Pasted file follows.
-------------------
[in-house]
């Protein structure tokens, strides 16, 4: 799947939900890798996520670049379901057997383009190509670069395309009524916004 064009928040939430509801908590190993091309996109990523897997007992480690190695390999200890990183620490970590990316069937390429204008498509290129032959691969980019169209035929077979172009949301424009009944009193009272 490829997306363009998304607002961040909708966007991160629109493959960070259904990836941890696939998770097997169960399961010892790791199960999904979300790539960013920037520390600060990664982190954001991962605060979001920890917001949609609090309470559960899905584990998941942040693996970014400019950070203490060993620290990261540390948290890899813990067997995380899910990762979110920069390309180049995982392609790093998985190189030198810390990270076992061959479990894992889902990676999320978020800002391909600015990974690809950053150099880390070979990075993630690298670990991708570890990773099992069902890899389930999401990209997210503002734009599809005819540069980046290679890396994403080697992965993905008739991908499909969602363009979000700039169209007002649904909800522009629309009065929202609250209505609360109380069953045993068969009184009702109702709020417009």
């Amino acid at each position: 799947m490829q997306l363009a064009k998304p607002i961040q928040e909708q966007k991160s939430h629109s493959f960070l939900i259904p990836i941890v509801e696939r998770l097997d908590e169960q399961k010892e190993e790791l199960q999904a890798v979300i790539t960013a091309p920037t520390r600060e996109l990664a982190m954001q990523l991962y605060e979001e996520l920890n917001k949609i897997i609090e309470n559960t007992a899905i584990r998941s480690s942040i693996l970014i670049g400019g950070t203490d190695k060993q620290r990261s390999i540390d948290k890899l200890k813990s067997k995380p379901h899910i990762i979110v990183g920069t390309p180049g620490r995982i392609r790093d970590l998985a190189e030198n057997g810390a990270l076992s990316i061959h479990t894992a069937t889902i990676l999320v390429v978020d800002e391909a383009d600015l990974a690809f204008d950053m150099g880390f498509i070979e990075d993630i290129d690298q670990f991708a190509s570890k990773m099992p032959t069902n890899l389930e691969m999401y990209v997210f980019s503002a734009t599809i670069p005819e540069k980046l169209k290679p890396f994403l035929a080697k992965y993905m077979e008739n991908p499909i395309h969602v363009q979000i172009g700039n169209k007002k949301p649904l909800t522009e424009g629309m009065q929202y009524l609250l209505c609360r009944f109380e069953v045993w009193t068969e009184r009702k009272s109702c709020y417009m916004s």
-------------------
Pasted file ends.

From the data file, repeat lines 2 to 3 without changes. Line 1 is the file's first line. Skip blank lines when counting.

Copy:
């Protein structure tokens, strides 16, 4: 799947939900890798996520670049379901057997383009190509670069395309009524916004 064009928040939430509801908590190993091309996109990523897997007992480690190695390999200890990183620490970590990316069937390429204008498509290129032959691969980019169209035929077979172009949301424009009944009193009272 490829997306363009998304607002961040909708966007991160629109493959960070259904990836941890696939998770097997169960399961010892790791199960999904979300790539960013920037520390600060990664982190954001991962605060979001920890917001949609609090309470559960899905584990998941942040693996970014400019950070203490060993620290990261540390948290890899813990067997995380899910990762979110920069390309180049995982392609790093998985190189030198810390990270076992061959479990894992889902990676999320978020800002391909600015990974690809950053150099880390070979990075993630690298670990991708570890990773099992069902890899389930999401990209997210503002734009599809005819540069980046290679890396994403080697992965993905008739991908499909969602363009979000700039169209007002649904909800522009629309009065929202609250209505609360109380069953045993068969009184009702109702709020417009």
């Amino acid at each position: 799947m490829q997306l363009a064009k998304p607002i961040q928040e909708q966007k991160s939430h629109s493959f960070l939900i259904p990836i941890v509801e696939r998770l097997d908590e169960q399961k010892e190993e790791l199960q999904a890798v979300i790539t960013a091309p920037t520390r600060e996109l990664a982190m954001q990523l991962y605060e979001e996520l920890n917001k949609i897997i609090e309470n559960t007992a899905i584990r998941s480690s942040i693996l970014i670049g400019g950070t203490d190695k060993q620290r990261s390999i540390d948290k890899l200890k813990s067997k995380p379901h899910i990762i979110v990183g920069t390309p180049g620490r995982i392609r790093d970590l998985a190189e030198n057997g810390a990270l076992s990316i061959h479990t894992a069937t889902i990676l999320v390429v978020d800002e391909a383009d600015l990974a690809f204008d950053m150099g880390f498509i070979e990075d993630i290129d690298q670990f991708a190509s570890k990773m099992p032959t069902n890899l389930e691969m999401y990209v997210f980019s503002a734009t599809i670069p005819e540069k980046l169209k290679p890396f994403l035929a080697k992965y993905m077979e008739n991908p499909i395309h969602v363009q979000i172009g700039n169209k007002k949301p649904l909800t522009e424009g629309m009065q929202y009524l609250l209505c609360r009944f109380e069953v045993w009193t068969e009184r009702k009272s109702c709020y417009m916004s």